A lifesaver for Jewish kids in Nazi-occupied Czechoslovakia
After visiting Prague in late 1938, a young British stockbroker named Nicholas Winton had an “intuition” about the fate of Jews in Czechoslovakia now that the country had come under Nazi occupation. So he began his own Kindertransport organization to rescue at risk Jewish children and send them to safety in England.
Before the outbreak of World War II in Europe on Sept. 1, 1939, this British Oskar Schindler was able to organize seven rail-sea transports bringing 669 youngsters to host families in Great Britain.
Winton never discussed his heroic accomplishments with his wife and children. Then in 1987, his wife, Grete, found a scrapbook from 1939 in their attic with the children’s photos, a list of their names and letters from parents to the children and other documents.
“Nicky’s Family,” a new documentary by Matej Minac, based on the filmmaker’s 2002 international Emmy-winning documentary “The Power of Good — Nicholas Winton,” chronicles Winton’s Herculean efforts through dramatic re-enactments, vintage photos and interviews with Winton and the various children he saved, including CBC news correspondent Joe Schlesinger, who narrates the film, and Eva Paddock, a former schoolteacher who lives in Cambridge, Mass., with her husband.
Schlesinger, 85, was sent to live with relatives in England during the war. “I should say that they weren’t exactly enthused about having me,” he said. “They sent me to a Czech refugee school in Shropshire and in Wales.” After the war, he learned his parents had perished in Auschwitz.
Paddock, was just 3 when she and her older sister got the last train out of Prague. They were sent to live in the British countryside with a foster family, the Radcliffes. “We called them Mummy and Daddy Radcliffe the rest of our lives,” she said.
Unlike the parents of the majority of the children, Paddock’s not only survived but they also both escaped and came to England in 1940, where they were reunited with their children. “We lived near the Radcliffes,” she said.
Among the other children Winton saved were the late film director Karel Reisz (“Isadora”); Lord Alfred Dubs, a minister in the Cabinet of former British Prime Minister Tony Blair; and Vera Gissing, author of “Pearls of Childhood.”
The 104-year-old Winton, who was knighted by Queen Elizabeth II for his work, recently broke his hip but still lives at home and gets around with a walker. Schlesinger joked that he recently asked Winton on the phone how he was feeling and he told him, “‘I’m fine from the neck up.”’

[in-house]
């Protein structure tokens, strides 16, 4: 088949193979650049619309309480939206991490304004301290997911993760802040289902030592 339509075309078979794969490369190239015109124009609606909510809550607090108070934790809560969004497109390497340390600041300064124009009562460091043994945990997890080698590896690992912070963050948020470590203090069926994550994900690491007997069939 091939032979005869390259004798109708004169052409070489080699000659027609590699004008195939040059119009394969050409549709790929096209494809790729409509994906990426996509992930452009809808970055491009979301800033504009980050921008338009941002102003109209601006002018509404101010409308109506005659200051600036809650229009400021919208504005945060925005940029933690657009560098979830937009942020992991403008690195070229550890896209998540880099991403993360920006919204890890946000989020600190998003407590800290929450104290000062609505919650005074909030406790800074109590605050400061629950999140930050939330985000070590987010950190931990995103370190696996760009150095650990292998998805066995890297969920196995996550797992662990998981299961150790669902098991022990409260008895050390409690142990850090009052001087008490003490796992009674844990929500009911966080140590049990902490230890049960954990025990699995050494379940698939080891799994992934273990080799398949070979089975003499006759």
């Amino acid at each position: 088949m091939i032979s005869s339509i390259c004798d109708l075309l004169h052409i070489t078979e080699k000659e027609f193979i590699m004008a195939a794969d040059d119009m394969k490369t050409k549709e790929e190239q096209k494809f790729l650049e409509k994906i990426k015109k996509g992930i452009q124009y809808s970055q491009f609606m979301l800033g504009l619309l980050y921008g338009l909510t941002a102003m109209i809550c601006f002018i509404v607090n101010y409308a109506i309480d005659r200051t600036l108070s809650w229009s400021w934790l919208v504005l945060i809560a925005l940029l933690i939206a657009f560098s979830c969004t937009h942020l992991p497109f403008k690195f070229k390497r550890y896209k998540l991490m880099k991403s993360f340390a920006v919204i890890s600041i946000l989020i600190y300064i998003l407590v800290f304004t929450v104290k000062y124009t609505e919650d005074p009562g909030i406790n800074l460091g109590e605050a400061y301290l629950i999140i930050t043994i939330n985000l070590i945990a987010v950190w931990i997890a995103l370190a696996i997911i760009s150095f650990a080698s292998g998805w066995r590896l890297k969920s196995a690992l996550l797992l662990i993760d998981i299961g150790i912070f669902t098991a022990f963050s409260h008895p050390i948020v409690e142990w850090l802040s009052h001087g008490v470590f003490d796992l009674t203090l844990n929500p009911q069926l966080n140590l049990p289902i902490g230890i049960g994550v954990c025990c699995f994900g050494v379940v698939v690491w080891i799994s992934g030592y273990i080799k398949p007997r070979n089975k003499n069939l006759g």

“He has more of a social life than I do,” said his son, Nick.
In an email interview, the elder Winton said he didn’t talk about his accomplishments because “there were more important things going on than to dwell in the past.”
“He is very forward-looking,” said his son.
“In the U.K., I’m visited by many of the Kinder and their family, children and grandchildren,” the elder Winton added. “It’s always a pleasure to see him.”
“It’s wonderful,” said his son. “Where most people are going into decline, he has parades of Kinder and their children visiting him.”
Neither Paddock nor Schlesinger ever wondered how they got to England in 1939.
“We grew up, the war was over and went on with our lives,” said Paddock. “We were very grateful that Britain had taken us. You don’t ask a lot of questions.”
The children learned of Winton’s identity shortly after Grete found the scrapbook. Grete brought her husband’s story to the attention of Elisabeth Maxwell, a Holocaust historian and wife of newspaper magnate Robert Maxwell, who published a piece about Winton in the Sunday Mirror in 1988. That lead to an appearance on a BBC program called “That’s Life,” in which several of the children in the audience introduced themselves to Winton and thanked him for saving them.
When Schlesinger learned of Winton’s identity, “I went to see him, and that was the beginning of a long friendship.”
“It was really wonderful to learn who he was,” echoed Paddock. “My husband and I did a lot of back and forth to England to see my mother and sister. After I heard who he was, I phoned his wife on one of our trips and said could we just come for a cup of tea and thank Nicky. She said nobody comes for a few minutes. Since then, I have seen him quite often.”
It rankles Schlesinger that Winton often gets “treated as a one-trick pony” when it comes to his other accomplishments. “He’s always been involved in charitable activities,” said his son.
“If you look at any bios, it’s about him rescuing the children,” said Schlesinger. “That is just one thing he did. This guy has been altruistic all of his life.”
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